The Importance of Attention I: Public Policy

26. July 2013 by Herman Brodie

Massenauflauf

Oscar Wilde defined a cynic as someone who knows the price of everything but the value of nothing. The author also pondered on the nature of happiness[1], but he never made this observation on the importance of attention: it knows the value of everything but the price of nothing. If there is a single lesson happiness seekers must retain from all of the research on well-being is that nothing can bring joy or sadness, pleasure or pain, unless it first has our attention.

Professor Paul Dolan of the London School of Economics has worked very closely with the UK’s official number cruncher, the Office for National Statistics (ONS) statistics. Yet he is very critical of the use of survey responses for policymaking when the public is asked what is important to them. This is because the simple posing of the question encourages people to think about issues they might ordinarily not have thought about. As soon as attention is drawn to the issue it suddenly matters to the respondents. But as soon as the survey is over and the public goes back to not thinking about the issue any more, it ceases to matter. If public policy is driven by the survey responses, resources are likely to be diverted to activities that people care little about in reality. In the words of Daniel Kahneman: “Nothing in life is important in life as you think it is whilst you are thinking about it.”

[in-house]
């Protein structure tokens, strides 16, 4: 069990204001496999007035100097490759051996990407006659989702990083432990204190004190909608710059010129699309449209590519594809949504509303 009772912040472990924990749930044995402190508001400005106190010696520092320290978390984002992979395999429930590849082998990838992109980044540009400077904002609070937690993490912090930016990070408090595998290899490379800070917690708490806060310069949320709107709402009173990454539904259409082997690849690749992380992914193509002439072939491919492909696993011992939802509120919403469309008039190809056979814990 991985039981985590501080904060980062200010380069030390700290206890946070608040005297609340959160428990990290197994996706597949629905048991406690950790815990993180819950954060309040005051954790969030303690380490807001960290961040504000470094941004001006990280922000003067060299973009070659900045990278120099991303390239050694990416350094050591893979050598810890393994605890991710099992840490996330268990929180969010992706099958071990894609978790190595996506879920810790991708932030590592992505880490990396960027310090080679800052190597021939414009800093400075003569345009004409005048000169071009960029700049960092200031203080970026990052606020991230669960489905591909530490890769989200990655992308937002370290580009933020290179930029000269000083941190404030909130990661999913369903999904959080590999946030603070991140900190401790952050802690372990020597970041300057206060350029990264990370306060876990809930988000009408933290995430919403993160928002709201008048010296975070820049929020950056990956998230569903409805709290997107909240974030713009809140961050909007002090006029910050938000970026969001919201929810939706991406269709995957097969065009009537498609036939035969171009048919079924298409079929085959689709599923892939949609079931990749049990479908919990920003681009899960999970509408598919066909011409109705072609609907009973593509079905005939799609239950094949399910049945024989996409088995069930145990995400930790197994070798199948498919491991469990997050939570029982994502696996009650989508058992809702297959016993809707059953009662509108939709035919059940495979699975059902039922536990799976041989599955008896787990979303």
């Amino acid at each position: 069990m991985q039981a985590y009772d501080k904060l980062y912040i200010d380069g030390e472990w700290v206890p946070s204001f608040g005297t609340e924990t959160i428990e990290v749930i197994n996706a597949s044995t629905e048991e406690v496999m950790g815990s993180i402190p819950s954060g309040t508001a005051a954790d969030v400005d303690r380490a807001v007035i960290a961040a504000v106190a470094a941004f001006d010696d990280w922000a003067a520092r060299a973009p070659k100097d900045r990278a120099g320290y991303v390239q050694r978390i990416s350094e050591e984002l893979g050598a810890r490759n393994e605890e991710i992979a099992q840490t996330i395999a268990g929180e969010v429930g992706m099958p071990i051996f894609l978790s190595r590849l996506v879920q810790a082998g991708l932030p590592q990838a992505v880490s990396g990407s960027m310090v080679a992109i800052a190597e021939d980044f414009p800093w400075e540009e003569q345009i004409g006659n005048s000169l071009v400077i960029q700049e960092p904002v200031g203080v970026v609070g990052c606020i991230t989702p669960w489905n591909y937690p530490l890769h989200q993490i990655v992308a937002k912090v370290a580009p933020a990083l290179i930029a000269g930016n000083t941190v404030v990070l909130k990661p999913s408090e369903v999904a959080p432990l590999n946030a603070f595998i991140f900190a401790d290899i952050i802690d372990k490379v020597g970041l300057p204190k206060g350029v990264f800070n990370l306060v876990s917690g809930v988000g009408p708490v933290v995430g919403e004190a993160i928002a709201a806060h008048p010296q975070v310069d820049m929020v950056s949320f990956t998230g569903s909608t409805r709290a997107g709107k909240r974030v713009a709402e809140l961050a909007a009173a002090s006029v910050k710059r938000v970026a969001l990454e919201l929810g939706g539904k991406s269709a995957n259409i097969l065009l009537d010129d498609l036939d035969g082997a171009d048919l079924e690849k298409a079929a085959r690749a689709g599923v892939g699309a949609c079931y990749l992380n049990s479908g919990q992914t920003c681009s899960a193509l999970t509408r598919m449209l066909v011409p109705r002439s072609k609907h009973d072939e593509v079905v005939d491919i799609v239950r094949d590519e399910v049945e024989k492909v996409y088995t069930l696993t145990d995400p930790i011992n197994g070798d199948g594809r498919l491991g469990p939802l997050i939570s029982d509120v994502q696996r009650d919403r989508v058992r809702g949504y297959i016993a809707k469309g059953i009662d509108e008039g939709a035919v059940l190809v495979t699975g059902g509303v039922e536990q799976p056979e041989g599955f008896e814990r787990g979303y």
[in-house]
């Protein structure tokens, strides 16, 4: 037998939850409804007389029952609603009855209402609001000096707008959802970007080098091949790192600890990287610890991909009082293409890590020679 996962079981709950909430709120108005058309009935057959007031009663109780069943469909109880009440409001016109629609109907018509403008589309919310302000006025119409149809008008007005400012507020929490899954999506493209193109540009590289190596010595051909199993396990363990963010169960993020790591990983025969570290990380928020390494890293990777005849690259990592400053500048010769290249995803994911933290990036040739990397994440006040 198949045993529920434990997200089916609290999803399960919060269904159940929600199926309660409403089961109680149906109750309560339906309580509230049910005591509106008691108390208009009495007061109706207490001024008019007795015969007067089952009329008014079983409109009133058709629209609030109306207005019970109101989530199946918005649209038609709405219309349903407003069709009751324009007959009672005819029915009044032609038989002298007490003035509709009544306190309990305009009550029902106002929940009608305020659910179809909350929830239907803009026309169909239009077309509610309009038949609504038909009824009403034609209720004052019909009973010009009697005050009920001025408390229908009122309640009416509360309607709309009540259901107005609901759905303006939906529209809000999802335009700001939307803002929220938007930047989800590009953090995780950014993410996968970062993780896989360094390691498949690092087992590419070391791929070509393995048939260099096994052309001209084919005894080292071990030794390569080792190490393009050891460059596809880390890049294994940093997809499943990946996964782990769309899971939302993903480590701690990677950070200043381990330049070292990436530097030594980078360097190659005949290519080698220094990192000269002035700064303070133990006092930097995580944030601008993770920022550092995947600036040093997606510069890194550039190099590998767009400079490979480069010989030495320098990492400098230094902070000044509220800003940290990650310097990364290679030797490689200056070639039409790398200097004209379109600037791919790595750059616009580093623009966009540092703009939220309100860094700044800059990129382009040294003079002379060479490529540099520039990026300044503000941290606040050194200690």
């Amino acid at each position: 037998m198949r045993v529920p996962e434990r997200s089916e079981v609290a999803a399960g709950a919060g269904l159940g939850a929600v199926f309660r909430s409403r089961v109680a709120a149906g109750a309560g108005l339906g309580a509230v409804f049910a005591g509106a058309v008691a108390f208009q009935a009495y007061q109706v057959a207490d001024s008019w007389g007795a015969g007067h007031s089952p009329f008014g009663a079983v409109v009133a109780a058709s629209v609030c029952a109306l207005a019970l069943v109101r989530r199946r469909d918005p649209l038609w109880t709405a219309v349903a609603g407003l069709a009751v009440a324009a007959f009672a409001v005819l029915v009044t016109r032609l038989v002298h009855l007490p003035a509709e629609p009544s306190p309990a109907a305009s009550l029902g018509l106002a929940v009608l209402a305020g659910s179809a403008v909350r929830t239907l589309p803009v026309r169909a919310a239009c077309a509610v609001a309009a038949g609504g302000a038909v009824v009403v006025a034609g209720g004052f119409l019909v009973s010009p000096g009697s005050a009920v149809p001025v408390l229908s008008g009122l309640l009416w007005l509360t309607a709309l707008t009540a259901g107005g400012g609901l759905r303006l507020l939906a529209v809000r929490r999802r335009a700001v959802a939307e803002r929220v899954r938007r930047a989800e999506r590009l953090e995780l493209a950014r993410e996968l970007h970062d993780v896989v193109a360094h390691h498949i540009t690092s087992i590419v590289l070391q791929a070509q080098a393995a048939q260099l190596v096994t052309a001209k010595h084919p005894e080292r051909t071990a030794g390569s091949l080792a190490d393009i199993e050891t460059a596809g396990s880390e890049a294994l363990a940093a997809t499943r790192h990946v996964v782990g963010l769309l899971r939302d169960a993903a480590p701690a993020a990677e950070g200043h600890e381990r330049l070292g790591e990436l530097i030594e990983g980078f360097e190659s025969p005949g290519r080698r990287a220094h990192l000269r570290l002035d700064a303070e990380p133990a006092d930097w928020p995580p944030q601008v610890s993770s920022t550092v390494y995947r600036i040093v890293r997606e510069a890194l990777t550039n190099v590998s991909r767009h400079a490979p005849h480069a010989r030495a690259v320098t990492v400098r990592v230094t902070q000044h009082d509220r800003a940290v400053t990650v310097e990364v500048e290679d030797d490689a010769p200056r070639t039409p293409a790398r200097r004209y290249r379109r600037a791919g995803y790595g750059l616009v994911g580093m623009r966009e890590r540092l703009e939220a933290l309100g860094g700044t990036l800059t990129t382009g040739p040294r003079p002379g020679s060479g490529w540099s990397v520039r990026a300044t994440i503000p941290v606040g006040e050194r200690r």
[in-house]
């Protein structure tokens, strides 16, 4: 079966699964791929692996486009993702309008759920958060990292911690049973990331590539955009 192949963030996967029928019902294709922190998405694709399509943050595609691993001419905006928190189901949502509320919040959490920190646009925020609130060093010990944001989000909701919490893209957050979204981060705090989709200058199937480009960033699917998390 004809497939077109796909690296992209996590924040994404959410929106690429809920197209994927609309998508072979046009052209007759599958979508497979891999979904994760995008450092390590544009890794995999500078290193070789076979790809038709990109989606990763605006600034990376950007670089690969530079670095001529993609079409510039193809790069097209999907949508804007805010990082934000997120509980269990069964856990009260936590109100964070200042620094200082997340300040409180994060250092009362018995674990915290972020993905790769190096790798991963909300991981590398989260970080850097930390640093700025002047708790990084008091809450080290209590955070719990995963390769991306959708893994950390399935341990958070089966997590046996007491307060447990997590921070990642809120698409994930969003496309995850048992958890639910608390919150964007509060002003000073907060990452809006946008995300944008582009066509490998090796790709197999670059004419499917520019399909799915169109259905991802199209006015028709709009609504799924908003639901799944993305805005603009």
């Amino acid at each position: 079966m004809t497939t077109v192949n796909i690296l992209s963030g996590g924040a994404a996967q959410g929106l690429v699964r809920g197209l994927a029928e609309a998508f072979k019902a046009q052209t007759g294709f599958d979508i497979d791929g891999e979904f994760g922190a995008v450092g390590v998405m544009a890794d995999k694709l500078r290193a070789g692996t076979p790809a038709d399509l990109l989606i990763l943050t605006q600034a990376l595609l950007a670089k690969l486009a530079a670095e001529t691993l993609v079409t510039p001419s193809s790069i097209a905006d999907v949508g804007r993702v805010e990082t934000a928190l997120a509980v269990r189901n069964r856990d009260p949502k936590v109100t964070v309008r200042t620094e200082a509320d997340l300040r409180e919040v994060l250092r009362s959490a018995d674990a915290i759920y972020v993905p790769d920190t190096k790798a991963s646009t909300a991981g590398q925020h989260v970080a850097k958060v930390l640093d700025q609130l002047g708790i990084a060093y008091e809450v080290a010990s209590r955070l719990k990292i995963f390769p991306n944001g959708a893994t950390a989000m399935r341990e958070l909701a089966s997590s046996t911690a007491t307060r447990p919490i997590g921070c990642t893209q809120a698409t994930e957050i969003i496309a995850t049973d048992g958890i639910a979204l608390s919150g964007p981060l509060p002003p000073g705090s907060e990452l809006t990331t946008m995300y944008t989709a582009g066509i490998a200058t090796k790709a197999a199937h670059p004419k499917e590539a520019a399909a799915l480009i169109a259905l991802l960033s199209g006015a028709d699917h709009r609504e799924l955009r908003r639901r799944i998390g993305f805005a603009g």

For example, Dolan conducted a study to find out how much the monetary value of a car contributes to the pleasure the owner draws from it. He asked motorists: How much pleasure do you get from your car? When he compared the responses to an objective measure of the monetary value of the vehicles, he discovered a positive correlation of 40 percent. As a rule, the more expensive cars tended to bring more driving pleasure to their owners. However, the results changed when he asked: How much pleasure did you get from your car the last time you drove it? In this case, the correlation with the monetary value of the car was zero; it simply did not matter. What this means is that car owners enjoyed driving the car when they were thinking about the attributes of the vehicle, i.e., when the cars had the drivers’ attention, but not when they weren’t. It is for this reason Professor Dolan has huge reservations about public policy that results from questions of the type: “How much would you be willing pay to have advantage x, or to avoid disadvantage y?” The very posing of the question encourages people to think about advantage x or disadvantage y. When these things have our attention, they matter more than they would otherwise.

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[1]Some cause happiness wherever they go; others whenever they go. – Oscar Wilde

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